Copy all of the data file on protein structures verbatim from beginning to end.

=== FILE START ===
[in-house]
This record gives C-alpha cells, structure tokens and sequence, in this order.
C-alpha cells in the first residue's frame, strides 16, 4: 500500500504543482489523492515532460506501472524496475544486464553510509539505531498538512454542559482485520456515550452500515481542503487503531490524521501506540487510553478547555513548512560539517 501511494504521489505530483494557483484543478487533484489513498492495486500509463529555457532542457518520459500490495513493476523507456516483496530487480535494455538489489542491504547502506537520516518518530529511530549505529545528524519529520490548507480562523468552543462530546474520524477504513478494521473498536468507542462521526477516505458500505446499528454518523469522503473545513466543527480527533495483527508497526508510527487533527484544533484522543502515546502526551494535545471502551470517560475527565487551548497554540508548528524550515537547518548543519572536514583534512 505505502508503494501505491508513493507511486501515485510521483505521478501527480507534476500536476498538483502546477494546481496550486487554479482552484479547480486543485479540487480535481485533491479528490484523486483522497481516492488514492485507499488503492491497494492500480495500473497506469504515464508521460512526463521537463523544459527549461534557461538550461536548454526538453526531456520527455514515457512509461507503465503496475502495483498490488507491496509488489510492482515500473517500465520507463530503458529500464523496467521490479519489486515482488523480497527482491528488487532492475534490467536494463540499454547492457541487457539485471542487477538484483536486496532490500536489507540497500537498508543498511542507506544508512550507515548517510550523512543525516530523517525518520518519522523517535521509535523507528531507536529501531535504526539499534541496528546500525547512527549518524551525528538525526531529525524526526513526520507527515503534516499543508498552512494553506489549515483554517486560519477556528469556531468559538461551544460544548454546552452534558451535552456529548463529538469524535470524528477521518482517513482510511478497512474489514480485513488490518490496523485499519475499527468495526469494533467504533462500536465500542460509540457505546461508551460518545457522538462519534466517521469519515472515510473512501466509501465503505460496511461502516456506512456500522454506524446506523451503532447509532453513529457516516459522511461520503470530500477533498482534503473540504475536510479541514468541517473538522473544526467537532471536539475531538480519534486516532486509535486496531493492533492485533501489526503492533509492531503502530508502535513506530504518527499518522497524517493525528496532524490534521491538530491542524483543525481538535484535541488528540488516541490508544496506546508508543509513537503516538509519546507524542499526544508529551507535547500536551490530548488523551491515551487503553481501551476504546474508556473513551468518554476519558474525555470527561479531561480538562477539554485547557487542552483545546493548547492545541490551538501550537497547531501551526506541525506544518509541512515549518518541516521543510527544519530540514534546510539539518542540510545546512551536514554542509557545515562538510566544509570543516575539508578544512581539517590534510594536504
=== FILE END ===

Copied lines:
[in-house]
This record gives C-alpha cells, structure tokens and sequence, in this order.
C-alpha cells in the first residue's frame, strides 16, 4: 500500500504543482489523492515532460506501472524496475544486464553510509539505531498538512454542559482485520456515550452500515481542503487503531490524521501506540487510553478547555513548512560539517 501511494504521489505530483494557483484543478487533484489513498492495486500509463529555457532542457518520459500490495513493476523507456516483496530487480535494455538489489542491504547502506537520516518518530529511530549505529545528524519529520490548507480562523468552543462530546474520524477504513478494521473498536468507542462521526477516505458500505446499528454518523469522503473545513466543527480527533495483527508497526508510527487533527484544533484522543502515546502526551494535545471502551470517560475527565487551548497554540508548528524550515537547518548543519572536514583534512 505505502508503494501505491508513493507511486501515485510521483505521478501527480507534476500536476498538483502546477494546481496550486487554479482552484479547480486543485479540487480535481485533491479528490484523486483522497481516492488514492485507499488503492491497494492500480495500473497506469504515464508521460512526463521537463523544459527549461534557461538550461536548454526538453526531456520527455514515457512509461507503465503496475502495483498490488507491496509488489510492482515500473517500465520507463530503458529500464523496467521490479519489486515482488523480497527482491528488487532492475534490467536494463540499454547492457541487457539485471542487477538484483536486496532490500536489507540497500537498508543498511542507506544508512550507515548517510550523512543525516530523517525518520518519522523517535521509535523507528531507536529501531535504526539499534541496528546500525547512527549518524551525528538525526531529525524526526513526520507527515503534516499543508498552512494553506489549515483554517486560519477556528469556531468559538461551544460544548454546552452534558451535552456529548463529538469524535470524528477521518482517513482510511478497512474489514480485513488490518490496523485499519475499527468495526469494533467504533462500536465500542460509540457505546461508551460518545457522538462519534466517521469519515472515510473512501466509501465503505460496511461502516456506512456500522454506524446506523451503532447509532453513529457516516459522511461520503470530500477533498482534503473540504475536510479541514468541517473538522473544526467537532471536539475531538480519534486516532486509535486496531493492533492485533501489526503492533509492531503502530508502535513506530504518527499518522497524517493525528496532524490534521491538530491542524483543525481538535484535541488528540488516541490508544496506546508508543509513537503516538509519546507524542499526544508529551507535547500536551490530548488523551491515551487503553481501551476504546474508556473513551468518554476519558474525555470527561479531561480538562477539554485547557487542552483545546493548547492545541490551538501550537497547531501551526506541525506544518509541512515549518518541516521543510527544519530540514534546510539539518542540510545546512551536514554542509557545515562538510566544509570543516575539508578544512581539517590534510594536504